World Autism Month

World Autism Awareness Month

April marks international recognition month for Autism

By Misha Caldwell, PNP, and Alise Jaime, MA, CMH Pediatric Clinic

April is World Autism Month, and historically there have been events and support activities throughout the U.S., as well as internationally, to bring awareness to the disorder. Here on the Oregon North Coast, there is an annual “Color the Coast for Autism” 5K run held at the Warrenton/Astoria KOA campground. The CMH Pediatric Clinic and other CMH caregivers have been planning and organizing a group of supporters to participate as a team. However, we all know about the ever-changing situation with the coronavirus pandemic and the importance of social distancing and staying home to stay well. The walk/run itself has been rescheduled to September 26, 2020, but that hasn’t stopped the pediatric providers, caregivers and clinic from wanting to bring attention and awareness to Autism.

Misha and Alise

Misha Caldwell, PNP, and Alise Jaime, MA, from the CMH Pediatric Clinic

Autism is a developmental disorder with a wide variation of symptoms and levels of severity. Its core symptoms include challenges in communication and social interactions, in addition to repetitive physical or vocal behaviors. Signs and symptoms begin in early childhood but can go unnoticed or misdiagnosed depending on the severity. Autism is diagnosed by evaluations with developmental screening tools. These tools are routinely completed on all children at 18 months of age and again at two years old, but screenings should be completed at any age when concerns are present.

The treatment modality for Autism is therapy, therapy, therapy. Children diagnosed with Autism are commonly referred to Early Intervention (EI) programs that will again complete developmental screenings and evaluations, followed by initiating needed therapies. Additionally, private therapy referrals should be considered for speech (ST), occupational (OT) and applied behavior analysis (ABA) where available. Utilizing both EI programs and private therapy options can help maximize the therapy options and frequency. As children get older and are transitioned from EI therapy to school-based programs, they are usually placed on an individual education plan (IEP) by their schools. This allows therapies to continue within the school setting and offers additional assistance, accommodations and services within the classroom.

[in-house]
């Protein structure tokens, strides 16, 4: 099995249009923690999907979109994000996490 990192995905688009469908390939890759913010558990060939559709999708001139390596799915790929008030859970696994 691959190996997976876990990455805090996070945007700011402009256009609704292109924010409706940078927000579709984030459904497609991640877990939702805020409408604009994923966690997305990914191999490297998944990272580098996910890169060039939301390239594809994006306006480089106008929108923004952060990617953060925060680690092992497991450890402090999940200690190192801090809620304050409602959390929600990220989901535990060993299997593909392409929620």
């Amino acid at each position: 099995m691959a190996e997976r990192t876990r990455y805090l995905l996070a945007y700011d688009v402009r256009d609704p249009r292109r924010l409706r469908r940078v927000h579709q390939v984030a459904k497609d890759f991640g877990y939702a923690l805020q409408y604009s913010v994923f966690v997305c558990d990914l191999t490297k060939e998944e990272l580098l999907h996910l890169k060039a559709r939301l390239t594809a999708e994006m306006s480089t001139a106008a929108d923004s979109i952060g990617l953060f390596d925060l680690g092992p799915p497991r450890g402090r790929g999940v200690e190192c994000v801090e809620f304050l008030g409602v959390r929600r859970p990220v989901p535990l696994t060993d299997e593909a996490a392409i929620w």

Given the current COVID-19 closures and restrictions, many of these therapies came to a screeching halt this spring. Parents in our community are being challenged with the task of 24/7 parenting and supporting their children, all while being thrust into teacher mode as distance-learning has become the new norm. For parents with children affected by Autism, this can be exceptionally challenging as they also serve as therapists. Long breaks in professional therapies can result in progress and achievement regression. The Autism Speaks organization (autismspeaks.org) has compiled and developed a resource page for helping these children continue to thrive throughout the pandemic period. They have links to resources, video learning, virtual field trips and events to help navigate these times and support our kids.